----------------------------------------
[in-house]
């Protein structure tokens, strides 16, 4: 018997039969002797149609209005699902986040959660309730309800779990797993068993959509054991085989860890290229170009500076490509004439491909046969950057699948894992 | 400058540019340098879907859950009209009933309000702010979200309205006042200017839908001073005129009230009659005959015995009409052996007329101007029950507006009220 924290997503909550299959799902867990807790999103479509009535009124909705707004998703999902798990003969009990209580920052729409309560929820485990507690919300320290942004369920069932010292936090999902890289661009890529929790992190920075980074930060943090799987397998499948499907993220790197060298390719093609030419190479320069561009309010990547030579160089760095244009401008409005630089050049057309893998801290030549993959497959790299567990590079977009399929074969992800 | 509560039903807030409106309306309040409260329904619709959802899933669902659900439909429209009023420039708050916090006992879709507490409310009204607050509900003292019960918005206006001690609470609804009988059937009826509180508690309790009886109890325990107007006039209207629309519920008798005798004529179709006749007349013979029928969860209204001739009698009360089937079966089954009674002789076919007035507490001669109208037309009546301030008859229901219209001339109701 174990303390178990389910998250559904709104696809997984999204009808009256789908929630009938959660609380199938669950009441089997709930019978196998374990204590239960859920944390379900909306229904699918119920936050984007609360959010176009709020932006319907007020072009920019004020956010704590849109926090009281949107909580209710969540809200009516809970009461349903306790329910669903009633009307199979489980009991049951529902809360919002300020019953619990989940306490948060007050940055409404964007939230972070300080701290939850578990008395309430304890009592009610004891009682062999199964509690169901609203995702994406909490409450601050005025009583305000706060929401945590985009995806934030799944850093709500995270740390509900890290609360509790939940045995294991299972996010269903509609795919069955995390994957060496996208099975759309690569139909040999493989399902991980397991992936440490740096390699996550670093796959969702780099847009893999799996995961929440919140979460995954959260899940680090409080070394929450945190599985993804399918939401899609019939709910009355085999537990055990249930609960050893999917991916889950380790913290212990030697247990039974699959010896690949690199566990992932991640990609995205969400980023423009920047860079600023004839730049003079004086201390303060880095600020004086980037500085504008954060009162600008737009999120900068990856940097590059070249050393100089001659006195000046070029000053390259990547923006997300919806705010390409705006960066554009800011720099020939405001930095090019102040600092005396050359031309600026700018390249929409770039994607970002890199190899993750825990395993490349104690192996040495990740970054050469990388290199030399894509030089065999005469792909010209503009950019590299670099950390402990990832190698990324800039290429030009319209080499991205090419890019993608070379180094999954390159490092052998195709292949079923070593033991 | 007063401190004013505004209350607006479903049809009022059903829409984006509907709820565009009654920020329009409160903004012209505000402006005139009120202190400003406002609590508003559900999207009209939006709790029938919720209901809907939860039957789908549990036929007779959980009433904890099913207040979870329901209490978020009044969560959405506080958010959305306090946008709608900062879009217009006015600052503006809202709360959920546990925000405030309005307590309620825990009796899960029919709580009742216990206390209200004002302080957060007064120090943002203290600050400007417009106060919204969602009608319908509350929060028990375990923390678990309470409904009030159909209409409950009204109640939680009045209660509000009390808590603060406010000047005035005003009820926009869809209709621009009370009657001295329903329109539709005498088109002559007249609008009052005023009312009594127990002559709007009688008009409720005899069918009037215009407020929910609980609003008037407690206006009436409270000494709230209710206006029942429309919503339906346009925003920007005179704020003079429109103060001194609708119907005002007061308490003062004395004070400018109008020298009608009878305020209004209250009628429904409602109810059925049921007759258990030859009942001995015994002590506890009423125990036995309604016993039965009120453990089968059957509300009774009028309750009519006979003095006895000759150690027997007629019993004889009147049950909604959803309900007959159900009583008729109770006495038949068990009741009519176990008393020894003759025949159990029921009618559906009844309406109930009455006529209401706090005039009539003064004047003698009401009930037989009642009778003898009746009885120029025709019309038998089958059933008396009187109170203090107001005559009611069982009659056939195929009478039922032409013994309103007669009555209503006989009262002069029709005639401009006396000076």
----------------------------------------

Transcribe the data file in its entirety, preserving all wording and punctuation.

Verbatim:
[in-house]
């Protein structure tokens, strides 16, 4: 018997039969002797149609209005699902986040959660309730309800779990797993068993959509054991085989860890290229170009500076490509004439491909046969950057699948894992 | 400058540019340098879907859950009209009933309000702010979200309205006042200017839908001073005129009230009659005959015995009409052996007329101007029950507006009220 924290997503909550299959799902867990807790999103479509009535009124909705707004998703999902798990003969009990209580920052729409309560929820485990507690919300320290942004369920069932010292936090999902890289661009890529929790992190920075980074930060943090799987397998499948499907993220790197060298390719093609030419190479320069561009309010990547030579160089760095244009401008409005630089050049057309893998801290030549993959497959790299567990590079977009399929074969992800 | 509560039903807030409106309306309040409260329904619709959802899933669902659900439909429209009023420039708050916090006992879709507490409310009204607050509900003292019960918005206006001690609470609804009988059937009826509180508690309790009886109890325990107007006039209207629309519920008798005798004529179709006749007349013979029928969860209204001739009698009360089937079966089954009674002789076919007035507490001669109208037309009546301030008859229901219209001339109701 174990303390178990389910998250559904709104696809997984999204009808009256789908929630009938959660609380199938669950009441089997709930019978196998374990204590239960859920944390379900909306229904699918119920936050984007609360959010176009709020932006319907007020072009920019004020956010704590849109926090009281949107909580209710969540809200009516809970009461349903306790329910669903009633009307199979489980009991049951529902809360919002300020019953619990989940306490948060007050940055409404964007939230972070300080701290939850578990008395309430304890009592009610004891009682062999199964509690169901609203995702994406909490409450601050005025009583305000706060929401945590985009995806934030799944850093709500995270740390509900890290609360509790939940045995294991299972996010269903509609795919069955995390994957060496996208099975759309690569139909040999493989399902991980397991992936440490740096390699996550670093796959969702780099847009893999799996995961929440919140979460995954959260899940680090409080070394929450945190599985993804399918939401899609019939709910009355085999537990055990249930609960050893999917991916889950380790913290212990030697247990039974699959010896690949690199566990992932991640990609995205969400980023423009920047860079600023004839730049003079004086201390303060880095600020004086980037500085504008954060009162600008737009999120900068990856940097590059070249050393100089001659006195000046070029000053390259990547923006997300919806705010390409705006960066554009800011720099020939405001930095090019102040600092005396050359031309600026700018390249929409770039994607970002890199190899993750825990395993490349104690192996040495990740970054050469990388290199030399894509030089065999005469792909010209503009950019590299670099950390402990990832190698990324800039290429030009319209080499991205090419890019993608070379180094999954390159490092052998195709292949079923070593033991 | 007063401190004013505004209350607006479903049809009022059903829409984006509907709820565009009654920020329009409160903004012209505000402006005139009120202190400003406002609590508003559900999207009209939006709790029938919720209901809907939860039957789908549990036929007779959980009433904890099913207040979870329901209490978020009044969560959405506080958010959305306090946008709608900062879009217009006015600052503006809202709360959920546990925000405030309005307590309620825990009796899960029919709580009742216990206390209200004002302080957060007064120090943002203290600050400007417009106060919204969602009608319908509350929060028990375990923390678990309470409904009030159909209409409950009204109640939680009045209660509000009390808590603060406010000047005035005003009820926009869809209709621009009370009657001295329903329109539709005498088109002559007249609008009052005023009312009594127990002559709007009688008009409720005899069918009037215009407020929910609980609003008037407690206006009436409270000494709230209710206006029942429309919503339906346009925003920007005179704020003079429109103060001194609708119907005002007061308490003062004395004070400018109008020298009608009878305020209004209250009628429904409602109810059925049921007759258990030859009942001995015994002590506890009423125990036995309604016993039965009120453990089968059957509300009774009028309750009519006979003095006895000759150690027997007629019993004889009147049950909604959803309900007959159900009583008729109770006495038949068990009741009519176990008393020894003759025949159990029921009618559906009844309406109930009455006529209401706090005039009539003064004047003698009401009930037989009642009778003898009746009885120029025709019309038998089958059933008396009187109170203090107001005559009611069982009659056939195929009478039922032409013994309103007669009555209503006989009262002069029709005639401009006396000076």